Articles

  • AGUS

    AGUS (Atypical Glandular Cells of Undetermined Significance) or atypical glandular cells of undetermined signficance, means that abnormal changes were found in the cells of the cervix or the inner lining of the uterus (endometrium) during your screening test. Other terms used to report this finding include

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  • ASCUS

    ASCUS (Atypical Squamous Cells of Undetermined Significance) is a term used in cervical cytology, which is the examination of cells from the cervix under a microscope to detect abnormalities. It is a result that can be obtained from a Pap smear or cervical cytology test. ASCUS indicates the presence

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  • Abnormal Cervical Screening

    When a patient sees her doctor for cervical cancer screening, the doctor may perform a Pap smear or an HPV test or both tests to screen her for changes that may develop into precancer or cancer of the cervix. Women should have routine cervical cancer screenings even if they have no symptoms because these

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  • High Grade Squamous Intraepithelial Lesion

    HSIL, or high-grade squamous intraepithelial lesion, is an abnormal Pap smear finding that indicates serious changes in the cells possibly linked to precancer or cancer of the cervix. Disclaimer: The information on this website is provided for educational and information purposes only and is not

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  • Low Grade Squamous Intraepithelial Lesion

    LSIL, or low-grade squamous intraepithelial lesion, is an abnormal Pap smear finding that indicates mildly abnormal changes in the cells of the cervix. In the majority of cases, LSIL will resolve over time without treatment. However, in some patients, this mild abnormality can progress to cancer and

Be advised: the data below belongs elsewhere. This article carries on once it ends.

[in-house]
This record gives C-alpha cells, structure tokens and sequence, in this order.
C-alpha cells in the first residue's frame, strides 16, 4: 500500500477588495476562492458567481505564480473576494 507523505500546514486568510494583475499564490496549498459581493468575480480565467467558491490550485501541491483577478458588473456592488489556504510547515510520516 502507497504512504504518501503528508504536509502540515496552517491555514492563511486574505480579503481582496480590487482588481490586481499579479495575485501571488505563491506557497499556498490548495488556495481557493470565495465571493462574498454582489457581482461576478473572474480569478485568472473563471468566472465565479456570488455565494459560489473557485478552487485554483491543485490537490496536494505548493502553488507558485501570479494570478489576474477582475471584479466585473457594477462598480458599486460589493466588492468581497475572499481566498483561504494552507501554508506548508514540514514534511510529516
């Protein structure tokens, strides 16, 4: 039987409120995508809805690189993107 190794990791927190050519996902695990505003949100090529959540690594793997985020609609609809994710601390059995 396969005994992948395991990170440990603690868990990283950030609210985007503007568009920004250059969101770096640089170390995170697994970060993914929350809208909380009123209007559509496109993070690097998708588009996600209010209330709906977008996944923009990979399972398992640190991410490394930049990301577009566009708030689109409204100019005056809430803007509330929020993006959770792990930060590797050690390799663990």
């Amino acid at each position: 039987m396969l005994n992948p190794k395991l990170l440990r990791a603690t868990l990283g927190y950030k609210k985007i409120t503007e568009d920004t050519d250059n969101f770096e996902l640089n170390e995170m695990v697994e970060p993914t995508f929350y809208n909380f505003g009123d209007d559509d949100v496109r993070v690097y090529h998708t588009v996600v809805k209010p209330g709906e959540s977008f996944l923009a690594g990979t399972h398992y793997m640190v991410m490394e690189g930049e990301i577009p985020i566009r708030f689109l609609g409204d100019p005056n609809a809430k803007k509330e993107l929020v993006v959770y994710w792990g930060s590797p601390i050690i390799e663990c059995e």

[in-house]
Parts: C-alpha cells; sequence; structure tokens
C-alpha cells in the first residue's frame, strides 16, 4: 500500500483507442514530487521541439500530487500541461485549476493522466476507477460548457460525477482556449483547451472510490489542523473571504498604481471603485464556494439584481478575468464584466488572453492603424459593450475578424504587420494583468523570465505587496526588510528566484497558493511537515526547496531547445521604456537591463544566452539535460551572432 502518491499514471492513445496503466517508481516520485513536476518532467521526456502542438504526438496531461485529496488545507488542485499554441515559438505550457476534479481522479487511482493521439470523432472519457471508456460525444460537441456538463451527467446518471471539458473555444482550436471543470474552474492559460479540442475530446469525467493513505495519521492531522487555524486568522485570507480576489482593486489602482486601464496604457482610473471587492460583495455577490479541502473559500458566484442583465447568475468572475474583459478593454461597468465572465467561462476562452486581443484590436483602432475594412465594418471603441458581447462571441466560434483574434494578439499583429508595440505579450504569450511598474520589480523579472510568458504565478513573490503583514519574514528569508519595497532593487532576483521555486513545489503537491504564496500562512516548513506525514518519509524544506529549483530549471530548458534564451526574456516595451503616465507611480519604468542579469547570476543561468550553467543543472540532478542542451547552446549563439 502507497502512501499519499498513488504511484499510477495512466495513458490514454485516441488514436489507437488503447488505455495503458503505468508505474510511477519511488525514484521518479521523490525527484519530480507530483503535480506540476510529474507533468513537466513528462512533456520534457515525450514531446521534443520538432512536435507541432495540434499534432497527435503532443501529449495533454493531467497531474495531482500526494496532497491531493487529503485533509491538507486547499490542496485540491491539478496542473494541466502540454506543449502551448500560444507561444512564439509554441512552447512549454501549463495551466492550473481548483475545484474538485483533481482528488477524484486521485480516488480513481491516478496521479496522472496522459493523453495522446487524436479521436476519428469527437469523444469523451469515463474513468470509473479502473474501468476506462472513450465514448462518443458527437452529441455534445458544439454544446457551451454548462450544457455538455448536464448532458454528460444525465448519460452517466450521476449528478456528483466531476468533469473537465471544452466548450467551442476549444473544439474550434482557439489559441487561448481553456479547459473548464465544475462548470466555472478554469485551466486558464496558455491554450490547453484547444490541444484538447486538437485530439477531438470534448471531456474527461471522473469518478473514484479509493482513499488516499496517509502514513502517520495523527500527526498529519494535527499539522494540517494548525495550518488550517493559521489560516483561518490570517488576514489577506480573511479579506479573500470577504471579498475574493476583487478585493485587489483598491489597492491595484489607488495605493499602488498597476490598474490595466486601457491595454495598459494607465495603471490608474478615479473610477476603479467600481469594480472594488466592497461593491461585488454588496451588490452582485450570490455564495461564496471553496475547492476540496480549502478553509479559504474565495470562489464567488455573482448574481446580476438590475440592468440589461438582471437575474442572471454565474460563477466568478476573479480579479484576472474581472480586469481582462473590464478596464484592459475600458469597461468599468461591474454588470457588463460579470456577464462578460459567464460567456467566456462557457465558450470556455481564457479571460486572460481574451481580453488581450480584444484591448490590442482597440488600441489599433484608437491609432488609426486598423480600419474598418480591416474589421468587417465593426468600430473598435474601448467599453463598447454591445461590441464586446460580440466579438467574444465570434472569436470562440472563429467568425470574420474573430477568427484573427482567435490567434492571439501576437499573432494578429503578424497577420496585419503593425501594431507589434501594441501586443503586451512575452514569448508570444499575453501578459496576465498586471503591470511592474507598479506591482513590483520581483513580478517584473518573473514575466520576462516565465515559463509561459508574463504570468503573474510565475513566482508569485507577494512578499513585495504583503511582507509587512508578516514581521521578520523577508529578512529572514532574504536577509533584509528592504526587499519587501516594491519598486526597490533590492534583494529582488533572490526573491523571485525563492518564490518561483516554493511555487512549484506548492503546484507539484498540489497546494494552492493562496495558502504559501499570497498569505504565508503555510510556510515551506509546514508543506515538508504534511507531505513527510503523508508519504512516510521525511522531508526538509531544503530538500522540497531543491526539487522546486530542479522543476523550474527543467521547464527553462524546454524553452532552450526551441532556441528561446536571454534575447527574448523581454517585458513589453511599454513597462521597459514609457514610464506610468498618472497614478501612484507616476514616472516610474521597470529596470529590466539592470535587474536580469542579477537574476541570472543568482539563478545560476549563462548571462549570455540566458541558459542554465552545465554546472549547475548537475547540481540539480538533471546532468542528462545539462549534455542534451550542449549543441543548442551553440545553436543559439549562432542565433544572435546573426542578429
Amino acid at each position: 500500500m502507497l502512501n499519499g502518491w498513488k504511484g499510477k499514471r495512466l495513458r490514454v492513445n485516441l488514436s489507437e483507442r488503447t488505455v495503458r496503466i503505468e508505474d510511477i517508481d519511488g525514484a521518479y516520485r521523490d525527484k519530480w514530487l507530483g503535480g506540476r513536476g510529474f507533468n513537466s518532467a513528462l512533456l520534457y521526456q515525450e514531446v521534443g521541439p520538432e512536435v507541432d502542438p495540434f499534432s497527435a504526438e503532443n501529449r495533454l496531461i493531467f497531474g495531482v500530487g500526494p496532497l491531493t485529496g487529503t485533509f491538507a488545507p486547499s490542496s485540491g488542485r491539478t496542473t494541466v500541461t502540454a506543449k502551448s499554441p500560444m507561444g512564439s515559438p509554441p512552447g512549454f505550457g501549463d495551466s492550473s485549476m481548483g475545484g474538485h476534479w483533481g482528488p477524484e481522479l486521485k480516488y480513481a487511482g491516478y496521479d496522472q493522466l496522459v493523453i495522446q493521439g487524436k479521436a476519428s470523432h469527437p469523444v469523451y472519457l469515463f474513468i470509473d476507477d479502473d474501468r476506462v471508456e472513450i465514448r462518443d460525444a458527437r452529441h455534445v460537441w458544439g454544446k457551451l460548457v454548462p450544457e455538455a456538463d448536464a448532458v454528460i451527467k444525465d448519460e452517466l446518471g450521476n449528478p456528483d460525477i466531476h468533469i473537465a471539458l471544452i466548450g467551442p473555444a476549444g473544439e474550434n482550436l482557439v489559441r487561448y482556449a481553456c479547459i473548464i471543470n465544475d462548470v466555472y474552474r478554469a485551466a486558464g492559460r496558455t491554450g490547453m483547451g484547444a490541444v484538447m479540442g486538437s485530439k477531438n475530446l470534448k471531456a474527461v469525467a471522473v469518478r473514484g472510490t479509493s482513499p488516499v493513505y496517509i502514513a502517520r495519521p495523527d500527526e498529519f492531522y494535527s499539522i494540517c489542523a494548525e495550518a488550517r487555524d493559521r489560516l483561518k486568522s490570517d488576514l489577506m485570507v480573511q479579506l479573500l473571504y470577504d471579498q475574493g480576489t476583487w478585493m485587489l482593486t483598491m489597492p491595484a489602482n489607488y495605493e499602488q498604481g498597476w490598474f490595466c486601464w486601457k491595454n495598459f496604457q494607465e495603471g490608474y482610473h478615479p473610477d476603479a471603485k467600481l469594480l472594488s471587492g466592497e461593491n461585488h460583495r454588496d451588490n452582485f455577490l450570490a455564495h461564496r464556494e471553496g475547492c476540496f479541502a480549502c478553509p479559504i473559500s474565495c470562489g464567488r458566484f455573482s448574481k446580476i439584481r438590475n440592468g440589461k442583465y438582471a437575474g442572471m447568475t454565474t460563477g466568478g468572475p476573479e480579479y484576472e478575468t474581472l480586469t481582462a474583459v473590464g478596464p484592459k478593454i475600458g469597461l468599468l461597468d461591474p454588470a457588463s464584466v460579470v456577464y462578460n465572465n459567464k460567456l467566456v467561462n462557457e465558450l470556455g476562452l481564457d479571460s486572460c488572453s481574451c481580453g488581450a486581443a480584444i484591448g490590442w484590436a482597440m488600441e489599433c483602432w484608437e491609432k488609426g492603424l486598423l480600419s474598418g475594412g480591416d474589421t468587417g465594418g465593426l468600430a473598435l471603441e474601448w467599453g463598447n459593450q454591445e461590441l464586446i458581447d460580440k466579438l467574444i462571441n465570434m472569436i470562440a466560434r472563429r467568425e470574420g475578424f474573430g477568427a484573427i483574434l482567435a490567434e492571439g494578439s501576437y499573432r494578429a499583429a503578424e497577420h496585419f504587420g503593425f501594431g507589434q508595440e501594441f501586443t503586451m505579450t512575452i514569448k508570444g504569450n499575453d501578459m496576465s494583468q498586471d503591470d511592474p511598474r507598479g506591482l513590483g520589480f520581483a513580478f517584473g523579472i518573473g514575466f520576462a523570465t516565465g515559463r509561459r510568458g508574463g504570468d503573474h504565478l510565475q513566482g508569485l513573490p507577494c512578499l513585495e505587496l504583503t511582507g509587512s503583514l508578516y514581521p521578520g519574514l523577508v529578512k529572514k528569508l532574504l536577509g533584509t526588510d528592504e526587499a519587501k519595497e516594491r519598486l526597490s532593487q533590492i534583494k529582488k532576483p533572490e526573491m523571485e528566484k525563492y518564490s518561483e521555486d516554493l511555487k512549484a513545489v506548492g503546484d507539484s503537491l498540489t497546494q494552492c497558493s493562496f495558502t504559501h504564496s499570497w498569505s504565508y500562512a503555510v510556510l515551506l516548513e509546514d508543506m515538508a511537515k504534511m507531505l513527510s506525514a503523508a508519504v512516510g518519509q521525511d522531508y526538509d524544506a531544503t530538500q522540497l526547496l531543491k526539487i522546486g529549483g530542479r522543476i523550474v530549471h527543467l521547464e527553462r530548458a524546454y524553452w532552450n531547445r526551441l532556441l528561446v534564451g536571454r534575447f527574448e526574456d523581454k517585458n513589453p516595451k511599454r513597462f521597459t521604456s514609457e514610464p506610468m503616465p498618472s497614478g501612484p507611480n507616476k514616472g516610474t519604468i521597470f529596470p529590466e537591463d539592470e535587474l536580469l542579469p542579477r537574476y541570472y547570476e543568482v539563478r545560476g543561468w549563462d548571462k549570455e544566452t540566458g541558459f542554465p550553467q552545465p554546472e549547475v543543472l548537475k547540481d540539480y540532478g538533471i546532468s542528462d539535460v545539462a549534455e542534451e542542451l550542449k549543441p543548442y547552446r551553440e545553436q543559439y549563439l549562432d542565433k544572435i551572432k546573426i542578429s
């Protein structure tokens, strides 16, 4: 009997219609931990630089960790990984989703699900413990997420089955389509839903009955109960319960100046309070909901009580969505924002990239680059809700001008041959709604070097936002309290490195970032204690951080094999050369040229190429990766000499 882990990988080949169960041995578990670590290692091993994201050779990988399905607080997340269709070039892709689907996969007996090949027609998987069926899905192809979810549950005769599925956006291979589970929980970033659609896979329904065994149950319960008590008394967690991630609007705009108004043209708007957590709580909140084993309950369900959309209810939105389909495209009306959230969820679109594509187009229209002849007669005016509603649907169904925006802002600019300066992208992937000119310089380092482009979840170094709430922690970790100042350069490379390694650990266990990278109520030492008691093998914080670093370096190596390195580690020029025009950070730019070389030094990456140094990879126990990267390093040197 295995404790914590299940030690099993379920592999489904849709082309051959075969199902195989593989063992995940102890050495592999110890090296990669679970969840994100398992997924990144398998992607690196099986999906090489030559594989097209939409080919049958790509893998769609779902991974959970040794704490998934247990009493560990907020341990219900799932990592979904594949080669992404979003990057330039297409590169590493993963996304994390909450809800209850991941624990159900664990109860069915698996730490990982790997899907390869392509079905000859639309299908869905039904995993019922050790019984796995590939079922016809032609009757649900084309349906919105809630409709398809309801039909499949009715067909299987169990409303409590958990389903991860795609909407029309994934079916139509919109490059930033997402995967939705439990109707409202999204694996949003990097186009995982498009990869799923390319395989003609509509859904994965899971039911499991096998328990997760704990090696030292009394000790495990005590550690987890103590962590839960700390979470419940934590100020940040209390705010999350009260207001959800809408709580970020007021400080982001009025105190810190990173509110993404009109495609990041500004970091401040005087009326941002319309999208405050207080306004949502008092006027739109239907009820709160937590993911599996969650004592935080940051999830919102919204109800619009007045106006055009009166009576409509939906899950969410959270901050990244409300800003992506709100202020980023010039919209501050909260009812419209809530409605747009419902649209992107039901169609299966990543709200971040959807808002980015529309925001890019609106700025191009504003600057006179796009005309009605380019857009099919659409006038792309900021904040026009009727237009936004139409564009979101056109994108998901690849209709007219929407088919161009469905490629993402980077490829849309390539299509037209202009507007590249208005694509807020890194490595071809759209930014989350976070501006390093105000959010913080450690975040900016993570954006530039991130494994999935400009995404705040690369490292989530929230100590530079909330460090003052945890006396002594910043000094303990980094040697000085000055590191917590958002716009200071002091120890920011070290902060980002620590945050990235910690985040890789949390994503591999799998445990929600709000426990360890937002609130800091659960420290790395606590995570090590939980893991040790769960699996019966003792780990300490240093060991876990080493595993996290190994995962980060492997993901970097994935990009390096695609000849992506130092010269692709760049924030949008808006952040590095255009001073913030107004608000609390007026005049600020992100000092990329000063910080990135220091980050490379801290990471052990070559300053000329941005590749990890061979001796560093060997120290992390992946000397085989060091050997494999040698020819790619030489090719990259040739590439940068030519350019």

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  • Mild Cervical Dysplasia (CIN I)

    Cervical intraepithelial neoplasia I (CIN I) is mild dysplasia of the squamous cells of the cervix. It is caused by HPV infection and it often resolves on its own. While higher grade dysplasia usually requires treatment, mild dysplasia can be monitored with repeat pap smear and HPV testing in most cases. Disclaimer:

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  • Moderate Cervical Dysplasia (CIN II)

    Cervical intraepithelial neoplasia II (CIN II) is moderate dysplasia of the squamous cells of the cervix. It is caused by HPV infection is considered a high grade lesion that requires treatment, although for certain situations like pregnancy or women ages 21 to 24, colposcopy with Pap smear/HPV testing

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  • Severe Cervical Dysplasia (CIN III)

    CIN III is severe dysplasia of the squamous cells of the cervix. Another name for CIN III is carcinoma in situ or CIS and is a precursor to invasive cancer. It is caused by HPV infection and is considered a high grade lesion that requires treatment. Disclaimer: The information on this website is

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Cornforth Gynecology and Medspa

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